Since then the patient has developed an infection which prevents the required operation, and she is in danger of a cardiac arrest. She is also very weak and not eating. ‘What can we do?’ said the sister, as if a whole giant apparatus of helplessness was bearing down on her.

‘It’s just postpone, postpone, postpone,’ said the woman when I saw her, her husband standing by her bed looking anguished.

He told me that he has a problem with one of his knees. I mentioned that I had once had a similar problem when I was walking to Machu Picchu in Peru. The woman suddenly seemed to become animated; her eyes lost their hopelessness.

‘That is what she wants to do,’ he told me.

‘I wanted to go there but I had the family to worry about,’ she said. ‘Now they are all grown up and left home, but instead of doing the things I wanted, I have this.’

I saw her sink into sadness again, so I described the place I’d stayed in the last time I was in Peru, the Inkaterra, right in the Andean jungle, where there are rescued bears pottering about eating bromeliads and abundant orchids. She made me write down the name of the hotel. By the time I left them I think I had brightened her up a bit. Hopefully she might even get to the Andes one day. Where there is life there is hope, even if your life hangs on the bare bones of the NHS.

Got something to add? Join the discussion and comment below.

Jane Kelly is a consulting editor at the Salisbury Review.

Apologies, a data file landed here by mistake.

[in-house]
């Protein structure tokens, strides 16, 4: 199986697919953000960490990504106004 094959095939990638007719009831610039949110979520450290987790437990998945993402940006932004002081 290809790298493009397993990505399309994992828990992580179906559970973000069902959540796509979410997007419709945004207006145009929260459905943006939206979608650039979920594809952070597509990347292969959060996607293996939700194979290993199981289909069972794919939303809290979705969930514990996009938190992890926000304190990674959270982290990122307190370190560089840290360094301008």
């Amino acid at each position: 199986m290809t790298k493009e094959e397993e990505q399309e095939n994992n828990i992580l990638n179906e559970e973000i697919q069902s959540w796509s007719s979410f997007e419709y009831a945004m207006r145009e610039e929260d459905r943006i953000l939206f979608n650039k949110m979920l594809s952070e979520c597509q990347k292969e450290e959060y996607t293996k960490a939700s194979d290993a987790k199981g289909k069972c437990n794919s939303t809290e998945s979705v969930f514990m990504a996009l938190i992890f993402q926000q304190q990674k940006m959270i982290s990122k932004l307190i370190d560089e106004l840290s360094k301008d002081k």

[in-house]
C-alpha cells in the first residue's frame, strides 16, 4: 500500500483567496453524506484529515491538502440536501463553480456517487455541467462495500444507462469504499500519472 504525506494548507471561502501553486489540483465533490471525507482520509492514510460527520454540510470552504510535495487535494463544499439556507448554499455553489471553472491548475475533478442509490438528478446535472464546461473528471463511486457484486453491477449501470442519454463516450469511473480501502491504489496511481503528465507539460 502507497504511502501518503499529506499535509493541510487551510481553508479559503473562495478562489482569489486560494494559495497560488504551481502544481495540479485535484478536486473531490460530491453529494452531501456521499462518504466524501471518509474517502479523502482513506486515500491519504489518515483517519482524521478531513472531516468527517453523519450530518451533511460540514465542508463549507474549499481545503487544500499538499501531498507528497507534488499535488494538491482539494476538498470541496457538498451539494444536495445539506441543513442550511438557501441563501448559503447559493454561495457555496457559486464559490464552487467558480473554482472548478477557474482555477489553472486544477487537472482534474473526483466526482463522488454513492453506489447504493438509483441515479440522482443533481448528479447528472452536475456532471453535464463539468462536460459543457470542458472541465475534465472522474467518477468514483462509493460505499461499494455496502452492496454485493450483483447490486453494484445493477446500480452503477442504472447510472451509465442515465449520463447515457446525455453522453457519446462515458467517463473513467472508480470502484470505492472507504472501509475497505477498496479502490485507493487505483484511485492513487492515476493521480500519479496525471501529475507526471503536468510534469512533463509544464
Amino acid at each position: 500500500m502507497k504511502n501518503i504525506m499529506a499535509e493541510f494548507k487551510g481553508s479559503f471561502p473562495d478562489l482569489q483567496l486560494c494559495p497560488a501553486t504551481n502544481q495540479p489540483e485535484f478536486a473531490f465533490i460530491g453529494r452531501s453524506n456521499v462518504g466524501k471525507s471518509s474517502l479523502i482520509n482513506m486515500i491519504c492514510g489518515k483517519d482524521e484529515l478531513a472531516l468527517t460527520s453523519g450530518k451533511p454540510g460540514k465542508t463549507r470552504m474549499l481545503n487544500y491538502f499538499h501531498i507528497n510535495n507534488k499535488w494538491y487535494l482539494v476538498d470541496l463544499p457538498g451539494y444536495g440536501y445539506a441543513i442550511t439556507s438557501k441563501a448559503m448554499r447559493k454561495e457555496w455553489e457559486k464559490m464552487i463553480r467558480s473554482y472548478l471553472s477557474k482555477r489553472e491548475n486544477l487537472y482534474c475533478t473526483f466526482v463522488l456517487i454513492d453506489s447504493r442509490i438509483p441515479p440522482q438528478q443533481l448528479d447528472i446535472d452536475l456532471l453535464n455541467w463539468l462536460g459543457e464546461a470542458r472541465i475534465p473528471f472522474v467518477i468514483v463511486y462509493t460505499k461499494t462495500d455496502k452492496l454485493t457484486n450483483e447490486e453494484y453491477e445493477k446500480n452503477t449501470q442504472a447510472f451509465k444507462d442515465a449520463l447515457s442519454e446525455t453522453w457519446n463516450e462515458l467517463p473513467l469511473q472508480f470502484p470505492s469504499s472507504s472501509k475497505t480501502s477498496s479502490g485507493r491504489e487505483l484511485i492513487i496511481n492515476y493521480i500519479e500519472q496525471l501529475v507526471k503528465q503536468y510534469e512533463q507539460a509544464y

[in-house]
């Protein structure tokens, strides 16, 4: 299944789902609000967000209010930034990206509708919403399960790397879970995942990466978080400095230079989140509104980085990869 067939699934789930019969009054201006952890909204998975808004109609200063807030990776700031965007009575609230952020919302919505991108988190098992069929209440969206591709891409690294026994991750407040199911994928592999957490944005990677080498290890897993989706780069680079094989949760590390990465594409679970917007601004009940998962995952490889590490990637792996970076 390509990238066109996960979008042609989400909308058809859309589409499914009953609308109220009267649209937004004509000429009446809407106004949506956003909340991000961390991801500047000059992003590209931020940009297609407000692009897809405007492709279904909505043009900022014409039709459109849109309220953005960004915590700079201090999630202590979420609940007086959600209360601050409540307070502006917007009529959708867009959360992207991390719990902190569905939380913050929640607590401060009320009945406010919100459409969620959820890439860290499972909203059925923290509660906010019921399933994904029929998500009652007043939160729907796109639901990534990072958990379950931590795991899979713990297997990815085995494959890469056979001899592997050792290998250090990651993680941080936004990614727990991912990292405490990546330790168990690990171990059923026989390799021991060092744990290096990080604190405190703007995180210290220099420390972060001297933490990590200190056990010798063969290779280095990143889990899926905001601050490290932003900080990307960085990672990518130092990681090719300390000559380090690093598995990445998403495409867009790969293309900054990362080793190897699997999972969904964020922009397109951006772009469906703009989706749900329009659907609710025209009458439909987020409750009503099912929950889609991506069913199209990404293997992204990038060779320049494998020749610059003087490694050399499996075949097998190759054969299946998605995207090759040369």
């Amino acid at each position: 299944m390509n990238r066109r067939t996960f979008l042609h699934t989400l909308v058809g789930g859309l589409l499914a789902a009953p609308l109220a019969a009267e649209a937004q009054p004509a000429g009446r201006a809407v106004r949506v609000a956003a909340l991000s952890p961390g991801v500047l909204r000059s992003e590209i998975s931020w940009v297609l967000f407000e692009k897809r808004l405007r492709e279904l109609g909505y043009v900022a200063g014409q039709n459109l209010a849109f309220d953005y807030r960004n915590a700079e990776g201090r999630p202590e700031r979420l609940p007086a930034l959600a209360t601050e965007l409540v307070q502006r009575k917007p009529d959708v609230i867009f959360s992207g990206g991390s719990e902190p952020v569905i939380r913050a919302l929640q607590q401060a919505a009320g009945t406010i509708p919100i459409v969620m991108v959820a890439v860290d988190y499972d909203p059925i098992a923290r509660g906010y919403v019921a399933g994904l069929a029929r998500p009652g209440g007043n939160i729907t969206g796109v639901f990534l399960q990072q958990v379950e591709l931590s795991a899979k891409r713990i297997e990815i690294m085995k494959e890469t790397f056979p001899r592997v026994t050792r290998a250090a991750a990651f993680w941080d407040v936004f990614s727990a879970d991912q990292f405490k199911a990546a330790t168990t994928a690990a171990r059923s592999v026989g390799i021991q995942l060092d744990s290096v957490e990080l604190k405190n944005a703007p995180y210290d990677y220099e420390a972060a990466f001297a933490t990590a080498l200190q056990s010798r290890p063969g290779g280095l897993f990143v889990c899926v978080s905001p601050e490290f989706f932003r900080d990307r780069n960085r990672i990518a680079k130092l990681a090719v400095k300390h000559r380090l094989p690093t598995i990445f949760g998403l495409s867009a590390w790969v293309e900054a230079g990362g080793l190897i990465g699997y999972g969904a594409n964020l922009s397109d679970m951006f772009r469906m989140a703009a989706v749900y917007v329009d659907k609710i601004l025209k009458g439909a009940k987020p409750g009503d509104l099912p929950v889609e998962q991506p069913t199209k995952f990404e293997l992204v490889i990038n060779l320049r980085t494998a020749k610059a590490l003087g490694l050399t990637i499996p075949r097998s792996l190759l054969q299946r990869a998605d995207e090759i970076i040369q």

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  • Margot

    A relative with a chronic illness died as the result of hospital inadequacies. I think he was lucky. The change in the NHS from his first contact with the hospital several years ago to when he died was unbelievable.

  • Cymrugel

    I have had several encounters with NHS hospitals; some good some bad. Personally I think its down to a combination of good management and a committed highly motivated staff when they work well.

    Private medicine is great if you can afford it; you get to walk to the head of the queue basically, but let’s not kid ourselves . Its basically a racket where doctors get to charge a fortune for consultations. All training and research takes place in the NHS and private medicine is all about sticking plaster jobs.

    Basically if you need long term care they are just not interested. I had surgery and they would not pay for any follow up which had to be carried out by the NHS.

    Many people in this magazine and in the likes of the Telegraph seem to be arguing for the privatisation of the NHS. This would be a disaster. We would basically end up with a situation where a small percentage of people get high quality care while the rest get by with a very poor service or none at all.

    The NHS should be strictly monitored and certainly never beyond criticism, but the notion that privatisation is the solution is ridiculous.

    Its an idea that appeals to people,who basically assume that they will always be among the favoured few getting Rolls Royce treatment.

    The problem with the Spectator is that it is staffed by people,who are well off and yet seem not to know it – like the ridiculous Delingpole who affects to see himself as hard done by. People poorer or less affluent simply do not appear on your radar or are dismissed as lazy or irrelevant.
    The NHS is one of the best things every to happen for most people living in the UK and needs to be managed properly; not dismembered so a few Hooray Henrys can feel even more privileged than they do now